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Re-Appointed Fed Chief Ben Bernanke Didn't Get Us Out of the Economic Crisis, He Helped Cause It

Ben Bernanke doesn't serve the public. He doesn't even see its existence.

The NewsHour With Jim Lehrer can be thought of as the Potemkin village of American democracy. Every evening, it presents a prettified version of political debate -- ever so civil and high-minded -- that thoroughly blots out the substance of dissenting critics or the untamed opinions of mere citizens. PBS's sanitized version of news was deployed this summer to assist the charm offensive launched by the Federal Reserve and its embattled chairman, Ben Bernanke. The NewsHour staged a "town meeting" in Kansas City at which Bernanke fielded prescreened questions from preselected citizens. As town meetings go, this was strictly polite. As TV goes, it was deadly dull. The citizens were so deferential they seemed sedated. Jim Lehrer was so laconic, several times I thought he had nodded off.


The message, however, was reassuring. With folksy talk, Bernanke came across as a mild-mannered professor earnestly coping with financial complexities and sleepless nights. Gentle Ben struggles to save us from another Great Depression. People are angry at the Fed (and the elected government) for devoting so many trillions to bail out failing bankers while the populace copes with the disastrous results of the bankers' folly. Bernanke said he too hated the bailouts but had no choice. "I am as disgusted as you are," Gentle Ben allowed. To show further he is a good guy, Bernanke appointed a labor leader, Denis Hughes, as chairman of the board at the New York Federal Reserve Bank (the operating president, however, is a Goldman Sachs guy).

Bernanke's down-home touch had instant appeal among the elite media. The theme was swiftly amplified by the Washington Post , New York Times and Wall Street Journal . As it happens, David Wessel, the Journal's economics editor, has just published a new book -- In Fed We Trust -- that describes the Fed chairman's struggle against the darkness in blow-by-blow detail. New York Times columnist David Brooks summarized the tale as "effective muddling through." Yes, mistakes were made, Brooks conceded, "but they did avert disaster and committed only a few big blunders. In the real world, that counts as a job well done."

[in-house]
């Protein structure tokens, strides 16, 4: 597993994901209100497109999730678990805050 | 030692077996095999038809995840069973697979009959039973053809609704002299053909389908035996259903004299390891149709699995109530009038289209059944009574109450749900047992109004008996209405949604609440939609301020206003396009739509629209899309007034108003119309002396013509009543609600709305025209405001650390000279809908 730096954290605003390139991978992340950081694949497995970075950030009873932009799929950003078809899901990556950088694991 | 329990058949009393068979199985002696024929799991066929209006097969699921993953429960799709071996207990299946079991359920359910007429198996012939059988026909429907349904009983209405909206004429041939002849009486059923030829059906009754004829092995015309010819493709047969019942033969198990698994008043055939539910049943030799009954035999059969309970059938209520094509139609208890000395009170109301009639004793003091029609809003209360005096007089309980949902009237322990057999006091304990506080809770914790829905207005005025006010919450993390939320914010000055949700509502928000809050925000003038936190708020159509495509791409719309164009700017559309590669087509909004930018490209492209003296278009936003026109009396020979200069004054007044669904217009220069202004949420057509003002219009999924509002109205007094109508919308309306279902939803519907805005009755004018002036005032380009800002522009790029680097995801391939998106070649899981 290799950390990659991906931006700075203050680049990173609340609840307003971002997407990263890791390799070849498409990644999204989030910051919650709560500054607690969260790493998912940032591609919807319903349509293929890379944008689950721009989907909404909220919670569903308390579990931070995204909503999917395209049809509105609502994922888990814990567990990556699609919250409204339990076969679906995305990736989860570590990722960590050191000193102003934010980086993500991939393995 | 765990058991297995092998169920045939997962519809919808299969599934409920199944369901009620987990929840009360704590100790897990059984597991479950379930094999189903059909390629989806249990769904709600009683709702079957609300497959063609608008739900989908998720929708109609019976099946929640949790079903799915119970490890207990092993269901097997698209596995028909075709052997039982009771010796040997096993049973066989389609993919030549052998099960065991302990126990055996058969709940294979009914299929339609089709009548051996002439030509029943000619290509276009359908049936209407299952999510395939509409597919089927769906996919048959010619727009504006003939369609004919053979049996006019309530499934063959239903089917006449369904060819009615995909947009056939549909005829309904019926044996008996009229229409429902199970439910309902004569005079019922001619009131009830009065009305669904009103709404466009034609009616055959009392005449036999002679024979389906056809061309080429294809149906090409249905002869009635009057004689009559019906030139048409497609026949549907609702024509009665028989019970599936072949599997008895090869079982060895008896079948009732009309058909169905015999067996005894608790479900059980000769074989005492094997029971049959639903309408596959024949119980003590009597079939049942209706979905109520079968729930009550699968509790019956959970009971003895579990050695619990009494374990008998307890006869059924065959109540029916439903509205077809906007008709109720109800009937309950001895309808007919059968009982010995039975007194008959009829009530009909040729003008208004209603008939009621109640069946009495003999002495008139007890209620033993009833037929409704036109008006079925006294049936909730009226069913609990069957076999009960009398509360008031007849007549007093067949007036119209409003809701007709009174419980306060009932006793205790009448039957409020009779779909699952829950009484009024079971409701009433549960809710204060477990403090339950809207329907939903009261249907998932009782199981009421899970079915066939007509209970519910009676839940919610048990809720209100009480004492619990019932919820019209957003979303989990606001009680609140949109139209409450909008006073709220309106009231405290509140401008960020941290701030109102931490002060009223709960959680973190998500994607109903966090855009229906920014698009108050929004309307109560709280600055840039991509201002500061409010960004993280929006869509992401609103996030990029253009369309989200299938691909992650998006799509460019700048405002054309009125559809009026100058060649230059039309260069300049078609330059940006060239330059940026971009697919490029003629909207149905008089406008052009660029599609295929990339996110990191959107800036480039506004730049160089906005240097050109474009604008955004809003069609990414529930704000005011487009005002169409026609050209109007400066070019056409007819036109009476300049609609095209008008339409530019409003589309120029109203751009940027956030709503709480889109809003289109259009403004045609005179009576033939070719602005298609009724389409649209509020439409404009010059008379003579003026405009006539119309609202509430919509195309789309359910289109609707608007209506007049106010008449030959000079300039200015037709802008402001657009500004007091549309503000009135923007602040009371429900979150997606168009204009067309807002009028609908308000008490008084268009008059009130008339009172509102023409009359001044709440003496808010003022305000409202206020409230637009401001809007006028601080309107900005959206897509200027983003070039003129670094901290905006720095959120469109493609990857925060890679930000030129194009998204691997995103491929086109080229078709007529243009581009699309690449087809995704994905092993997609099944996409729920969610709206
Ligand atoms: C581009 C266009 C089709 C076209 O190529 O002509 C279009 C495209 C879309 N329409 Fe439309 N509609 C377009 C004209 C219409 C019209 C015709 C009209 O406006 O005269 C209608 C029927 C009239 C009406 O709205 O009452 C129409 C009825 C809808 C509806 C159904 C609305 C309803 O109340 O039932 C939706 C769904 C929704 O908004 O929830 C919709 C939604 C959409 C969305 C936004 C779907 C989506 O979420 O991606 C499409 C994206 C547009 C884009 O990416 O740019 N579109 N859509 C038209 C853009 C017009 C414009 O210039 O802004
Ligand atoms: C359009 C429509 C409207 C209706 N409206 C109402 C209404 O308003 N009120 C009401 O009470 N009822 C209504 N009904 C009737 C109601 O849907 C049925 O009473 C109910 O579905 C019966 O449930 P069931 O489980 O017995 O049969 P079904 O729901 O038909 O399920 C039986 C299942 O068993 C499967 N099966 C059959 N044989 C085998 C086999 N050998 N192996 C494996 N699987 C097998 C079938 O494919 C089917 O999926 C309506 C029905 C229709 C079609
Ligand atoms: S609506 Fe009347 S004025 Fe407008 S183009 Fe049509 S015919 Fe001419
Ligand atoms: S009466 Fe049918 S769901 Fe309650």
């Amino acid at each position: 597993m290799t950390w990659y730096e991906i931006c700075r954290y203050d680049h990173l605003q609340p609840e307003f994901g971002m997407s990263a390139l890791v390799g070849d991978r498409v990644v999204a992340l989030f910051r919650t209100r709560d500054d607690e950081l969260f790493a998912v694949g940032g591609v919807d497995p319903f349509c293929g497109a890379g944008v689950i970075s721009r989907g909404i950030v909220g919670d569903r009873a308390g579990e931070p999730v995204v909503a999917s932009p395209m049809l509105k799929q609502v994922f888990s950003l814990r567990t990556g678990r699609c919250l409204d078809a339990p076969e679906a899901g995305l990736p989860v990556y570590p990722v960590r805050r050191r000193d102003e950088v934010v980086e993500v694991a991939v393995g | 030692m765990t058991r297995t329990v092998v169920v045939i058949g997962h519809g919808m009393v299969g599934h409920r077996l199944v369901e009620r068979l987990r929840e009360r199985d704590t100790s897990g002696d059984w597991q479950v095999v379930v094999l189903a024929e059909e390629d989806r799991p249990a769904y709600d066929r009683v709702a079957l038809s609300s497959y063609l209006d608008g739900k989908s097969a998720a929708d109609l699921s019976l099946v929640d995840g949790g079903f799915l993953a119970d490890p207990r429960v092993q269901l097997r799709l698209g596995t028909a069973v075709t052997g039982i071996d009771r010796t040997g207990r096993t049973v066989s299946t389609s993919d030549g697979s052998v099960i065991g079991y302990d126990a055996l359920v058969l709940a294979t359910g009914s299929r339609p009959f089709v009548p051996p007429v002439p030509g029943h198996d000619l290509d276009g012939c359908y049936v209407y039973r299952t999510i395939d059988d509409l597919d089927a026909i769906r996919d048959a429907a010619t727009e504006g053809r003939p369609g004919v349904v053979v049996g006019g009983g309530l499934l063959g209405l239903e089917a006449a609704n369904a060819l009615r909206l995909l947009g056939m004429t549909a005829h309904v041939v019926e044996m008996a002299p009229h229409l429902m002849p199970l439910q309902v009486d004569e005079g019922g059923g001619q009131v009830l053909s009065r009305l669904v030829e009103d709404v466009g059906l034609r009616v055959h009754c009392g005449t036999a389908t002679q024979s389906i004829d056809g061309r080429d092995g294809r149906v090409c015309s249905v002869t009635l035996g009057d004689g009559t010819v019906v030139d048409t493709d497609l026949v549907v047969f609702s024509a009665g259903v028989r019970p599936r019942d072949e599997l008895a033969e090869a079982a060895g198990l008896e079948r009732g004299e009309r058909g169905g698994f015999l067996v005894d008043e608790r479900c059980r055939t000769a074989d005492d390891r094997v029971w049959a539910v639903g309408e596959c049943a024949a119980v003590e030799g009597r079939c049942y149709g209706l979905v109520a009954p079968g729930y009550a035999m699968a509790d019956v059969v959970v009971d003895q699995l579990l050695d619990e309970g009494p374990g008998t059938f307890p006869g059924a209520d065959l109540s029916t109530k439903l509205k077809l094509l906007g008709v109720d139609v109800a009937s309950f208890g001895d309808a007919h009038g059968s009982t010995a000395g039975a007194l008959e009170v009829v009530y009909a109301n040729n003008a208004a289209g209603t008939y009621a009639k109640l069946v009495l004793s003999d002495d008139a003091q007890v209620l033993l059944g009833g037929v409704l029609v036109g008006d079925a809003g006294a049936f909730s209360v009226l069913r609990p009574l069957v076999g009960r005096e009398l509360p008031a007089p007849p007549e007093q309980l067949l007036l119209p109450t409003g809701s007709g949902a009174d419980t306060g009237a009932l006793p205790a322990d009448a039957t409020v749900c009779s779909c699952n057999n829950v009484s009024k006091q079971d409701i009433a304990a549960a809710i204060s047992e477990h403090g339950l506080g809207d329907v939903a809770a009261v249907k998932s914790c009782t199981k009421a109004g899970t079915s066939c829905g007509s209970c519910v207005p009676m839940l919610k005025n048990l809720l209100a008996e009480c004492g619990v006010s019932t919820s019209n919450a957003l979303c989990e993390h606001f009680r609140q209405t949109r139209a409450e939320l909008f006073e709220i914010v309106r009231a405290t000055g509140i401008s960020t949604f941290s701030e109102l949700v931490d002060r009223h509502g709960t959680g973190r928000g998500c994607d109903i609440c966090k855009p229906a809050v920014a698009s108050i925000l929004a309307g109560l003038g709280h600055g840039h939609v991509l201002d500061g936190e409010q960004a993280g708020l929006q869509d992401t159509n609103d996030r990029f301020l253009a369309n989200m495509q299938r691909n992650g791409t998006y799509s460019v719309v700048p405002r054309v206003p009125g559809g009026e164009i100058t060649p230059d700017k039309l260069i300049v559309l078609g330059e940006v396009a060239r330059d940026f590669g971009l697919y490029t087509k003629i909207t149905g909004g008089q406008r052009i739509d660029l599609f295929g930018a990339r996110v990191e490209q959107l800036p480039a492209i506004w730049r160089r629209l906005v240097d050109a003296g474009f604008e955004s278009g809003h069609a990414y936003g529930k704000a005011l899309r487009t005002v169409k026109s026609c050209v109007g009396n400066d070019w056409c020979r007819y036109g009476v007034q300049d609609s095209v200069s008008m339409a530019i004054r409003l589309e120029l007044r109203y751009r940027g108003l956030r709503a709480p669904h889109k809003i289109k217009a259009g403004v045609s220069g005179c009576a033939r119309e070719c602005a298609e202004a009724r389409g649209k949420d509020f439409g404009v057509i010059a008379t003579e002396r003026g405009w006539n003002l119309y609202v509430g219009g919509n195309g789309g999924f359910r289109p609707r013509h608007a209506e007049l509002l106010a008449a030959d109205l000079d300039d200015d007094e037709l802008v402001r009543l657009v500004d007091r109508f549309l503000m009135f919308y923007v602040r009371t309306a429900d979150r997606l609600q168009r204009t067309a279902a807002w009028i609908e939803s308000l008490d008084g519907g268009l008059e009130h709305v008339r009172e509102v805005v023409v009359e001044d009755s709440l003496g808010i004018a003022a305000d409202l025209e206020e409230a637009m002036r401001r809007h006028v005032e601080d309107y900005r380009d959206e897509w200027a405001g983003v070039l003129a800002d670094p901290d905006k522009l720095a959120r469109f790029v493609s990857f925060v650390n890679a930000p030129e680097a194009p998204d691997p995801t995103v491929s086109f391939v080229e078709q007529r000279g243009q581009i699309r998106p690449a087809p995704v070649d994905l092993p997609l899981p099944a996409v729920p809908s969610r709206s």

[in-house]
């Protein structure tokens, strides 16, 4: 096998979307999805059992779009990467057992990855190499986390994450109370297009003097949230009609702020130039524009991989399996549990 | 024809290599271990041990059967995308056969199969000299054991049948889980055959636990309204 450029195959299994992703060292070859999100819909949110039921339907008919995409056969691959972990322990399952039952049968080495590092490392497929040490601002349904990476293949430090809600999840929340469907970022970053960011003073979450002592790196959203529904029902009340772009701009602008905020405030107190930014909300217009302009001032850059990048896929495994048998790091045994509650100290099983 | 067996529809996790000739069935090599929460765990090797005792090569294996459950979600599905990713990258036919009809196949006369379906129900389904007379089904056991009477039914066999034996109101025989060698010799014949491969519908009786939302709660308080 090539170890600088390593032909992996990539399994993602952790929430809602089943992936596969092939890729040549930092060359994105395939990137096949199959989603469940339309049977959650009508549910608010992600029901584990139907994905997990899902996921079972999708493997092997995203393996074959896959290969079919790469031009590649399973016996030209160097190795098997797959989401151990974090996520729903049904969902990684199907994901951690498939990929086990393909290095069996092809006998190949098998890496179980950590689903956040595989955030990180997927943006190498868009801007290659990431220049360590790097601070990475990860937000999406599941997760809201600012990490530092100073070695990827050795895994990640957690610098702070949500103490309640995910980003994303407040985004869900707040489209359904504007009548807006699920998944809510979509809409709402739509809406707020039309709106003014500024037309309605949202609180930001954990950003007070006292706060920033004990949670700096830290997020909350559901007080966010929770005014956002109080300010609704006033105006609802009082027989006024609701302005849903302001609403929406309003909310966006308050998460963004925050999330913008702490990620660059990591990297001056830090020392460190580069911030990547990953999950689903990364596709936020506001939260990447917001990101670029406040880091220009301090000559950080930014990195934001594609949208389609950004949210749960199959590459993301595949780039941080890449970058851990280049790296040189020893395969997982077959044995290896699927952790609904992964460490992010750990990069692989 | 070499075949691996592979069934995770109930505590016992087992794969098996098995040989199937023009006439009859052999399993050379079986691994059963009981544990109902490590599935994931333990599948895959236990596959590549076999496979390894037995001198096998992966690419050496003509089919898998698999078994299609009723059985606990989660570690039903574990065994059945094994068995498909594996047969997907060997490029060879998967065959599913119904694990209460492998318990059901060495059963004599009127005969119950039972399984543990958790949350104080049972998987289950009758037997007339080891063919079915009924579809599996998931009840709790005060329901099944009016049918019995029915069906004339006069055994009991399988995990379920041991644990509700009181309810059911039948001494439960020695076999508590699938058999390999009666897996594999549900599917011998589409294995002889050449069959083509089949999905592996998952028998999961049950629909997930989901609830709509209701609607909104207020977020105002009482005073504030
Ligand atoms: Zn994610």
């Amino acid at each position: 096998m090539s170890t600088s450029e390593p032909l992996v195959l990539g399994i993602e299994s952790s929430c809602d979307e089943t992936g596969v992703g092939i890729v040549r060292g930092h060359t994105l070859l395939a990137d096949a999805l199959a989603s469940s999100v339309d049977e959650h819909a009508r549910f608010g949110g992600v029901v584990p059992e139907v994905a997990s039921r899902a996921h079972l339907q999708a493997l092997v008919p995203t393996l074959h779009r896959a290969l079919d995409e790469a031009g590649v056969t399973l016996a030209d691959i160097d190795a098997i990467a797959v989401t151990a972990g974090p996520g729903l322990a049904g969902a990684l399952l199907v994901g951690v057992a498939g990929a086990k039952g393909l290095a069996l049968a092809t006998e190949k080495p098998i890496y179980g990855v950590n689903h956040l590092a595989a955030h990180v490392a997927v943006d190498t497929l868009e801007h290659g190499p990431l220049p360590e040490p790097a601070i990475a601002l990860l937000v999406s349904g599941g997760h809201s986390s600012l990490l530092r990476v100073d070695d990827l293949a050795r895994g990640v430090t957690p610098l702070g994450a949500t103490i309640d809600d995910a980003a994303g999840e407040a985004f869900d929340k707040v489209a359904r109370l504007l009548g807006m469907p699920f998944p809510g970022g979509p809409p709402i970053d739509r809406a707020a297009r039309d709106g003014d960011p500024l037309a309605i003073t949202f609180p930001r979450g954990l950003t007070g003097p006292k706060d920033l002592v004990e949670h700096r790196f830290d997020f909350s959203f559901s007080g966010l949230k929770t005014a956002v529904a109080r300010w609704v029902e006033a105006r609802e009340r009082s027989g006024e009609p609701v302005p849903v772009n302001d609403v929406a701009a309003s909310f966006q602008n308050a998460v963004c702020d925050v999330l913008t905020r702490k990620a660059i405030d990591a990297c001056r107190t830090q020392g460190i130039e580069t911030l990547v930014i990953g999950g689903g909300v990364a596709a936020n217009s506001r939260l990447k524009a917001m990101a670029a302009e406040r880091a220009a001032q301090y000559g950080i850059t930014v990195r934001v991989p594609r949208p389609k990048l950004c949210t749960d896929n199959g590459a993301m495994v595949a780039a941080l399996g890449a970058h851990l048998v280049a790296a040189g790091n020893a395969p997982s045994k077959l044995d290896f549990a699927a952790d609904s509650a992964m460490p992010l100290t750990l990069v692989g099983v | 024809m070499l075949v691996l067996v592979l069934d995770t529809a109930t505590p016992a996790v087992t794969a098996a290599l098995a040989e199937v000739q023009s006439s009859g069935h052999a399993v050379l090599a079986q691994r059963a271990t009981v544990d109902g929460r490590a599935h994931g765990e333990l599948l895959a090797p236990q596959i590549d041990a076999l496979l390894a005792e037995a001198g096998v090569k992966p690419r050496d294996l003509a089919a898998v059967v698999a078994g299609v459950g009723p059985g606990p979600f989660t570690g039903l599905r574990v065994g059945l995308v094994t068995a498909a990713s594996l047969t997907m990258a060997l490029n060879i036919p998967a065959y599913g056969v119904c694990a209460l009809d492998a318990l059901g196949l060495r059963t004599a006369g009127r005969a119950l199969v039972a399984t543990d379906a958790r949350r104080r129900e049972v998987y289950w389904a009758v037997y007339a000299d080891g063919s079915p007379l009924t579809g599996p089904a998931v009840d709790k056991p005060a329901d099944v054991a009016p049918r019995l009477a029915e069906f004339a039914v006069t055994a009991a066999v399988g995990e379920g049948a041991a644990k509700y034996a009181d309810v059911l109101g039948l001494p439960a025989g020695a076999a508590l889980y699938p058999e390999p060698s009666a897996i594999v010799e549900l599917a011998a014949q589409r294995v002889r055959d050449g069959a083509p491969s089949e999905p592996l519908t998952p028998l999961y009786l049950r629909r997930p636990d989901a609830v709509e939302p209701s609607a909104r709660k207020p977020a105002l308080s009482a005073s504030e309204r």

In the real world beyond Brooks's grasp, this "job well done" counts as cruel joke on the hapless victims. The Federal Reserve did not "avert disaster" for many millions of Americans. It helped to cause their disaster. The central bank, as I have written, was co-author of the destruction, along with the reckless financiers of Wall Street. Now we are told to feel good about its heroic efforts to clean up their mess.

The personalized narrative is the standard approach the establishment uses to disarm substantive critics and divert public opinion. Create a fictionalized drama about the wise leaders who manage "to do the right thing" in the face of horrendous adversity and wrongheaded political opposition. Remember Alan Greenspan celebrated as the Maestro. Or Time's "Committee to Save the World" cover after the 1998 Asian financial crisis -- picturing Robert Rubin, Alan Greenspan and Larry Summers as our saviors. Now it is Gentle Ben to the rescue.

The tradition of dramatizing financial titans as public heroes probably started 100 years ago when J.P. Morgan was acclaimed for saving the national economy after the Panic of 1907. That comforting story is still told by adoring pundits who lionize the famous banker as a symbol of market ideology. Only they have the story backwards. The true history is that the federal government -- Washington, not Wall Street -- came to the rescue of banking in 1907. It was the first bailout for Wall Street. The rescue convinced bankers they needed the Federal Reserve to do more of the same and it has.

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